There, what's so hard about saying that.
Why should Battleaxe care? I no longer shop there. But I used to, I'd like to again, commentators are already speculating about store closures, and locally, the survival of the Hastings Priory Meadow store is crucial for our retail economy.
As well as Priory Meadow, we have a big new store on the Ravenside retail park, which has the sea-view cafe referred to in previous posts. I have photogr…
St Leonard's is a browser's mecca - everything from very upmarket arty galleries to basic junk.
We often take the route described below - it takes about half a day to do it thoroughly. There are many other interesting shops along the way, and many charity shops, which I have not covered individually. This post only covers St Leonard's - I will do another on the Old Town shortly. Opening times for some of these places are erratic, but you are usually safe on a Saturday.
The walk actually starts in Hastings, because I didn't want to leave out the places on the seafront - and it is nice to have a walk by the sea on a sunny day.
Start at the end of Robertson Street, and walk along the front past the British Heart Foundation furniture shop. You sometimes see nice bits of mid-century G plan type stuff in here.
First, the Arthur Green's Antique Centre. Fans of Victorian shop architecture should visit this place just to look at it - it is a beautiful,…
Back from our week in Sennen Cove, Cornwall, with friends from Birmingham Sue and Alex, Anne, Sue and Graham. We go every year, walk, natter, drink and eat far too many enormous meals.
The drive from Hastings is long - 346 miles, but interesting, down the M3/A303/A30, past Stonehenge, over the Blackdown Hills, down the Otter Valley - it feels like going on an old-fashioned holiday. The A30 carries on right to Lands End, by which time it has shrunk to a single track lane running between high stone banks, with yellow gorse and daffodils, and camelias in bloom outside the cottages. Spring is late everywhere this year, but it was better down there. It was cold, though - very cold...
We had a fabulous sea view from our windows - when the tide was up, huge rollers roared and crashed onto the rocks only a few yards away, just across the little seafront road. Sennen Cove is a big surfing beach, but even the surfers were put off by the cold this year.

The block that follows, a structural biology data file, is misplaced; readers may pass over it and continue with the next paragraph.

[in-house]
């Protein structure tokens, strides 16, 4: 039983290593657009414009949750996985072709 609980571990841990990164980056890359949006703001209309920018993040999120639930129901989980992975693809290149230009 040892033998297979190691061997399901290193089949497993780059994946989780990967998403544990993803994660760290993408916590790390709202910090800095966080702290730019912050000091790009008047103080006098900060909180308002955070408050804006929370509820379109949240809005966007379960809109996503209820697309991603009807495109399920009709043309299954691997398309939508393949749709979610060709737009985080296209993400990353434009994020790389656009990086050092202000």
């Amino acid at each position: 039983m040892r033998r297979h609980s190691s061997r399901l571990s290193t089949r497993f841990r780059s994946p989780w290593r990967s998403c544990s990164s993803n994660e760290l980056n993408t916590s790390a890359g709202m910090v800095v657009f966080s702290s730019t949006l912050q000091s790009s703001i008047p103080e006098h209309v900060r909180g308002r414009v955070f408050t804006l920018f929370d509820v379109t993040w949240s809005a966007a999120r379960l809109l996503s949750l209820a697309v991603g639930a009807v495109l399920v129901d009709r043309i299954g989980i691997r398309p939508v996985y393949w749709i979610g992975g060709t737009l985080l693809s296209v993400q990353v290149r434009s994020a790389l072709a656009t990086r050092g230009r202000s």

The weather looks very thr…
Ore Village is our nearest local shopping area. It's tucked away over the top of the hill and down again from genteel Clive Vale, where we live. Writing on the history of Ore, the Hastings Chronicle says 'For the better-off people of Hastings, the Ore Valley has often been out of sight and out of mind.' Well, it's never far from our minds.
Last year at the WI we had a very good talk on the history of Ore from local historian Brian Lawes, husband of my friend and Committee colleague Shirley, so I can draw on material from that.
Why is Ore called Ore? Probably because the area was a source of iron ore, and traces of Roman 'bloomeries' or smelting furnaces have been found. The name 'Red Lake' survives in the village, referring to a former mill-pond or a pool produced by later iron-workings, coloured red with dissolved iron oxide.
Ore has always been a poor area. It housed the labourers who built the grand hotels and homes in the town during …
Ken Clarke's recent description of Theresa May as a 'bloody difficult woman' increased her popularity ratings. Our new woman Prime Minister joins the increasing numbers of women leaders, plus we also have a female Home Secretary and a female Lord Chancellor. So, it's time to think about Battleaxes. What is a Battleaxe? Where does the term come from? Can we describe these women leaders as Battleaxes?
The Oxford English Dictionary defines 'Battleaxe' as a 'formidably aggressive older woman', and gives these synonyms: harridan, dragon, crone, witch, hag, hatchet-face, ogress, gorgon, old bag, hellcat, harpy, virago, bitch, shrew, scold. Not pleasant.
Many of the above words are commonly used to describe powerful women, or women who stick their heads above the parapet. I don't want this post to be an anti-men diatribe, but I can't avoid mentioning the dislike of female power that some men exhibit, and the particularly disagreeable combinat…
I love a good cup of coffee and a nice piece of cake. Philosopher and I indulge most days.
Back in November 2012, I wrote 'The Good Scone Guide to Hastings' for the Hastings Writers' Group Travel Writing competition. It won third prize but is now a bit out of date, and although scones are wonderful, a Battleaxe also wants cake.
I am concentrating on coffee/teashops, not cafes where cooked food takes prominence, and I know I will have missed some gems. For this post I am only focusing on Hastings town centre and the Old Town.
I need decent coffee and tea, nice cakes, pleasant service in a relaxing, comfortable environment, and good loos. Newspapers, preferably tabloids which we don't read at home, and outside tables for warm days are also desirable.
Let's start with the town centre.
The first thing that strikes me is how coffee drinking has taken root in this area. There are three coffee places on the three corners of the main junction - Caf…